For example, as an antioxidant, phycocyanin can inhibit inflammation and protect our cells from oxidative damage caused by free radicals.(8) This is vital because evidence links both oxidative stress and chronic inflammation to a multitude of harmful health conditions. These include arthritis, Alzheimer’s disease, and type 2 diabetes. Phycocyanin may even have neuroprotective effects, although further research is needed to confirm this benefit.

Speaking of diabetes, evidence suggests that as well as reducing inflammation, spirulina might help to lower blood sugar levels.(9)

Interestingly, research also indicates that spirulina could support weight loss. Studies have found that including it in your diet might assist in reducing body fat, waist circumference, and BMI.(10) This may be partly because phycocyanin helps to decrease the amount of fat absorbed by the small intestine.

As mentioned above, the Aztecs used to eat spirulina as a way to boost endurance. Spirulina’s antioxidant properties, along with its capacity to increase haemoglobin levels, may explain why it’s able to enhance exercise performance.(11) Studies have found that supplementing with spirulina can help to improve muscle strength, oxygen uptake, and stamina. So it could be a superb choice for those who like to hit the gym or play sports!

What is spirulina good for: the benefits to cardiovascular health

When discussing the question of what is spirulina good for, cardiovascular health is one of the most notable answers. There are several ways in which the colourful algae could improve the health of your heart.

First, it can have a positive influence on your cholesterol levels. Research shows that spirulina works to lower ‘bad’ LDL cholesterol and triglycerides, while simultaneously increasing ‘good’ HDL cholesterol.(12) This helps to support cardiovascular health and reduce the risk of developing heart disease.

On top of this, the antioxidants in spirulina contribute by reducing the oxidation of LDL cholesterol, further protecting heart health.(13)

Another way in which spirulina can lower your risk of heart disease is through its effect on blood pressure. Studies show the algae is able to significantly reduce both systolic and diastolic blood pressure.(14) This is particularly true for people who have high blood pressure. Researchers believe it does so by increasing the production of nitric oxide, which helps blood vessels to relax and dilate. This in turn improves blood flow throughout the body.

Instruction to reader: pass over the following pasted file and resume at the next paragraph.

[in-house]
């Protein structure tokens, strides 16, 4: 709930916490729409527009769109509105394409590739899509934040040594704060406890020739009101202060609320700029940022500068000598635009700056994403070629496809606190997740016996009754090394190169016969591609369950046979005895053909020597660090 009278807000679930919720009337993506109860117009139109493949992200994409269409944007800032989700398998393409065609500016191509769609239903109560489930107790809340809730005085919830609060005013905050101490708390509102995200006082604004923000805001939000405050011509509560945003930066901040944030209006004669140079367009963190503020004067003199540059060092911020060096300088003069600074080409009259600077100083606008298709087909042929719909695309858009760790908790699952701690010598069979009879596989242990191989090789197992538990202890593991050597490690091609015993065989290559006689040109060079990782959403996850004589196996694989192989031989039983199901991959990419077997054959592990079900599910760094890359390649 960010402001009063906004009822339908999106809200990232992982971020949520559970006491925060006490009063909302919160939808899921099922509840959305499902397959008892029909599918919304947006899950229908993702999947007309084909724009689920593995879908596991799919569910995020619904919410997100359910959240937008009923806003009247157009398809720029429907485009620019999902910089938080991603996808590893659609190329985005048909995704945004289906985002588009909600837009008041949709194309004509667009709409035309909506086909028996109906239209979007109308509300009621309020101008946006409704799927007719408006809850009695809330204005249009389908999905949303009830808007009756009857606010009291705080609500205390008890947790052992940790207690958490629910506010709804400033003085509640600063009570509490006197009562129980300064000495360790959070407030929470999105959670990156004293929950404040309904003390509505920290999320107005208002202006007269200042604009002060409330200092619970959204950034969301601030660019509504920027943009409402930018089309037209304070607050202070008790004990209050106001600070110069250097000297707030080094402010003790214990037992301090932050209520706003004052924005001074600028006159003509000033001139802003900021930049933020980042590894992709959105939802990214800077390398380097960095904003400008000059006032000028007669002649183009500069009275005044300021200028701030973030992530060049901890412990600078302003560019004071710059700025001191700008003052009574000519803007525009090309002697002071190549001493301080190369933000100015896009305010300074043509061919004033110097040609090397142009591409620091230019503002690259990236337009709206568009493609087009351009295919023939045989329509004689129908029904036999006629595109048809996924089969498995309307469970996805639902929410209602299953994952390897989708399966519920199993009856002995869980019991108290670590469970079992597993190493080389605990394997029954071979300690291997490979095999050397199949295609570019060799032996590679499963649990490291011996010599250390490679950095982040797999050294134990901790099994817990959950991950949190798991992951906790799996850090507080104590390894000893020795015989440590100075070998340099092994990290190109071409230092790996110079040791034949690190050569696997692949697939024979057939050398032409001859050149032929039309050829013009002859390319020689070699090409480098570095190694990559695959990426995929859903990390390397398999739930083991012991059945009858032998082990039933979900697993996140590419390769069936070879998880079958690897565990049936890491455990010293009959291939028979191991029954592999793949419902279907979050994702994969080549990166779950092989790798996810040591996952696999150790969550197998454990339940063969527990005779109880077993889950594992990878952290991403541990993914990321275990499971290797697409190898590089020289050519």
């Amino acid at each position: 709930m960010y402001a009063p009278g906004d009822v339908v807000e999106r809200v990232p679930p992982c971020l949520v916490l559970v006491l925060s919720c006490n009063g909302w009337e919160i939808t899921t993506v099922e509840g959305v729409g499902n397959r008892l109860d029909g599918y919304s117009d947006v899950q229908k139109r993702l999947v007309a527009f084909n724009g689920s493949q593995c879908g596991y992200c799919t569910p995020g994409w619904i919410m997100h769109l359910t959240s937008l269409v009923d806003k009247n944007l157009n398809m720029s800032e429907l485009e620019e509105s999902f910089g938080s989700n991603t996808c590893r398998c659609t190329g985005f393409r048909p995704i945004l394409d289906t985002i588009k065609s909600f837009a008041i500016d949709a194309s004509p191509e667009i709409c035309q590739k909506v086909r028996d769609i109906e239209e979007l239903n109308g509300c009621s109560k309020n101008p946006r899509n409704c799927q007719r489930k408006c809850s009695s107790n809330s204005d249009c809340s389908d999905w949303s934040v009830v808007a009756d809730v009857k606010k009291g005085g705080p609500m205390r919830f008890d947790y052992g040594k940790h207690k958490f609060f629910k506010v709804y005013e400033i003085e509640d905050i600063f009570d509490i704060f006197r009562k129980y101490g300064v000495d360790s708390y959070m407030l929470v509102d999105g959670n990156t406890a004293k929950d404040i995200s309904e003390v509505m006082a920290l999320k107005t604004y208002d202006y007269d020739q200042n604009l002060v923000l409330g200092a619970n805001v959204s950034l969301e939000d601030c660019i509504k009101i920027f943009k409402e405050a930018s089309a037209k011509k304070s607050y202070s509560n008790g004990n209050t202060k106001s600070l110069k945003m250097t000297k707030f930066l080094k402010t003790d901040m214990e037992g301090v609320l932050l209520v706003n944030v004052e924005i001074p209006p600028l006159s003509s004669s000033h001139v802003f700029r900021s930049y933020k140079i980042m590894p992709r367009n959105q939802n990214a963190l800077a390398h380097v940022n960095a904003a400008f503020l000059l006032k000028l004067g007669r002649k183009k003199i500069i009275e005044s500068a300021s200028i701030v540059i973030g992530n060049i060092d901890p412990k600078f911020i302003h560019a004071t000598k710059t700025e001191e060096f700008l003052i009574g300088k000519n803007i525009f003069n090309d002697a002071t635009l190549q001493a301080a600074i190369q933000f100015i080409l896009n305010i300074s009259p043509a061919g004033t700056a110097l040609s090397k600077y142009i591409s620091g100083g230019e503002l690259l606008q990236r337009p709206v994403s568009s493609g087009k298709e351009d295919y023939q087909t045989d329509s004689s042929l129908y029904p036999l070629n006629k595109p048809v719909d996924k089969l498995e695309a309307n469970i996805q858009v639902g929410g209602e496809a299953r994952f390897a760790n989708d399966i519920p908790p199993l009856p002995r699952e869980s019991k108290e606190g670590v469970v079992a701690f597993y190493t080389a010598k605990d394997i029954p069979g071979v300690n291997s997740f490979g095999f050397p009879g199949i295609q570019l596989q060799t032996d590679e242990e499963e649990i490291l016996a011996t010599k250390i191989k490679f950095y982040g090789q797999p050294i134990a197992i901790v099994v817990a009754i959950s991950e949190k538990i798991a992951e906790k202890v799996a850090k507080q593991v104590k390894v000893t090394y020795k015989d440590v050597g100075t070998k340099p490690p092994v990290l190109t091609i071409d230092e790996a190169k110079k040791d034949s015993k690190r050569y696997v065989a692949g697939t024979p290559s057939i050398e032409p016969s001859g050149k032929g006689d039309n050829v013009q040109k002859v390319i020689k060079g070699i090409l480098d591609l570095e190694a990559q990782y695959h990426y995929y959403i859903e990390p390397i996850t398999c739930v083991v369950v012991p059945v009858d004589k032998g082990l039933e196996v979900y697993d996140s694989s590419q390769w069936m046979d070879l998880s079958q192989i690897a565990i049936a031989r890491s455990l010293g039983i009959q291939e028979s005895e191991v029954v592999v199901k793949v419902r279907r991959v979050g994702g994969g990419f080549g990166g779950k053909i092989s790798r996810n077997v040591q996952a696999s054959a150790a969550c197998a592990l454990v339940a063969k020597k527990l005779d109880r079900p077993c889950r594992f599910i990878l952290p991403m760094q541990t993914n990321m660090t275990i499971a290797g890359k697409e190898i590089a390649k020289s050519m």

The fact that spirulina has anti-inflammatory properties compounds all these benefits. That’s because chronic inflammation can lead to serious cardiovascular problems, including atherosclerosis, heart attacks, and strokes.

What is spirulina like in terms of side effects?

Experts generally consider spirulina to be safe, with a low risk of experiencing side effects from taking it. Having said that, the algae may not be suitable for everyone to include in their diet. As an example, although it’s rare, some people are allergic to spirulina. Of course, if you experience any negative symptoms after consuming it, it’s best to seek medical attention straight away.

Those with existing health conditions or who are on any medication should speak to their doctor before taking spirulina. This is to ensure you avoid any unwanted interactions or side effects. For instance, people with autoimmune diseases or a condition called phenylketonuria are advised not to take spirulina. Likewise, women who are pregnant or breastfeeding should seek medical advice before adding the algae to their diet.

One of the biggest concerns with spirulina relates to the quality of the specific product you buy. When spirulina is cultivated in suboptimal conditions, there is a risk of it becoming contaminated with chemicals, toxins from bacteria, or heavy metals.(15) These can cause damaging side effects if ingested. As such, it’s crucial to choose a spirulina powder from a reputable company that you trust.

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“From keeping astronauts healthy to boosting our wellbeing here on Earth, spirulina has a wealth of benefits to offer.”

What is spirulina powder?